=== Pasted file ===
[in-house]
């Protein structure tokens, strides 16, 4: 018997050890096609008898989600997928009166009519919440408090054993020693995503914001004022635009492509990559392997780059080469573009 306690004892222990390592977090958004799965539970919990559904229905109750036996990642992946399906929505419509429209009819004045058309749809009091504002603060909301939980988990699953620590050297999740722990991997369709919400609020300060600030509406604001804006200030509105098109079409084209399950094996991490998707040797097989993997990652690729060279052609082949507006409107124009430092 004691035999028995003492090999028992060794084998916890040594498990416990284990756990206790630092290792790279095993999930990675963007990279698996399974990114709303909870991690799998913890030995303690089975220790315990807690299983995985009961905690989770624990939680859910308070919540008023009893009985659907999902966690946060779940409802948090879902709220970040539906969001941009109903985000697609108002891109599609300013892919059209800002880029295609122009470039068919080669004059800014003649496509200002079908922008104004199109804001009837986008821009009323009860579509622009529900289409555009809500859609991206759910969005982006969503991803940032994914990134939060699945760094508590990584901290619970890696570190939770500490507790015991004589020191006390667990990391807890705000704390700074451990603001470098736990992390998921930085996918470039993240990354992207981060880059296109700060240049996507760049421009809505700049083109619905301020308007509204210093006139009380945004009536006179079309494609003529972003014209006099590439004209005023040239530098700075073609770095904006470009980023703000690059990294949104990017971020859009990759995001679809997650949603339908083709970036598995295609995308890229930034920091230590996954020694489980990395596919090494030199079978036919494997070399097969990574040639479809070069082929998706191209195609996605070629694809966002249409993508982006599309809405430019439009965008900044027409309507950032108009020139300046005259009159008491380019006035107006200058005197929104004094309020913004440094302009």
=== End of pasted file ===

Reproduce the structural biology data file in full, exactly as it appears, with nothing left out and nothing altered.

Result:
[in-house]
């Protein structure tokens, strides 16, 4: 018997050890096609008898989600997928009166009519919440408090054993020693995503914001004022635009492509990559392997780059080469573009 306690004892222990390592977090958004799965539970919990559904229905109750036996990642992946399906929505419509429209009819004045058309749809009091504002603060909301939980988990699953620590050297999740722990991997369709919400609020300060600030509406604001804006200030509105098109079409084209399950094996991490998707040797097989993997990652690729060279052609082949507006409107124009430092 004691035999028995003492090999028992060794084998916890040594498990416990284990756990206790630092290792790279095993999930990675963007990279698996399974990114709303909870991690799998913890030995303690089975220790315990807690299983995985009961905690989770624990939680859910308070919540008023009893009985659907999902966690946060779940409802948090879902709220970040539906969001941009109903985000697609108002891109599609300013892919059209800002880029295609122009470039068919080669004059800014003649496509200002079908922008104004199109804001009837986008821009009323009860579509622009529900289409555009809500859609991206759910969005982006969503991803940032994914990134939060699945760094508590990584901290619970890696570190939770500490507790015991004589020191006390667990990391807890705000704390700074451990603001470098736990992390998921930085996918470039993240990354992207981060880059296109700060240049996507760049421009809505700049083109619905301020308007509204210093006139009380945004009536006179079309494609003529972003014209006099590439004209005023040239530098700075073609770095904006470009980023703000690059990294949104990017971020859009990759995001679809997650949603339908083709970036598995295609995308890229930034920091230590996954020694489980990395596919090494030199079978036919494997070399097969990574040639479809070069082929998706191209195609996605070629694809966002249409993508982006599309809405430019439009965008900044027409309507950032108009020139300046005259009159008491380019006035107006200058005197929104004094309020913004440094302009």